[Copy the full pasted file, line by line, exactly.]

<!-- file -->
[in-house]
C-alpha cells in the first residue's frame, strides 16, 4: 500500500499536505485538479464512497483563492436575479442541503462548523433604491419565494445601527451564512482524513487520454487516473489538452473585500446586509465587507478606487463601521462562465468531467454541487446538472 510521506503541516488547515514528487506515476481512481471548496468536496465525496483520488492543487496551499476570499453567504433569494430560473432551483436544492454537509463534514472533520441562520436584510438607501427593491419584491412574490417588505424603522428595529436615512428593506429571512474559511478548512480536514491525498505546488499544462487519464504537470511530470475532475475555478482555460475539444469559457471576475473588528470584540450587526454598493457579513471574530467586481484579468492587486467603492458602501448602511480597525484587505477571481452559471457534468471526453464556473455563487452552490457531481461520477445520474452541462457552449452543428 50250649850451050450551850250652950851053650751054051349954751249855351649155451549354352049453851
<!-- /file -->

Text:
[in-house]
C-alpha cells in the first residue's frame, strides 16, 4: 500500500499536505485538479464512497483563492436575479442541503462548523433604491419565494445601527451564512482524513487520454487516473489538452473585500446586509465587507478606487463601521462562465468531467454541487446538472 510521506503541516488547515514528487506515476481512481471548496468536496465525496483520488492543487496551499476570499453567504433569494430560473432551483436544492454537509463534514472533520441562520436584510438607501427593491419584491412574490417588505424603522428595529436615512428593506429571512474559511478548512480536514491525498505546488499544462487519464504537470511530470475532475475555478482555460475539444469559457471576475473588528470584540450587526454598493457579513471574530467586481484579468492587486467603492458602501448602511480597525484587505477571481452559471457534468471526453464556473455563487452552490457531481461520477445520474452541462457552449452543428 50250649850451050450551850250652950851053650751054051349954751249855351649155451549354352049453851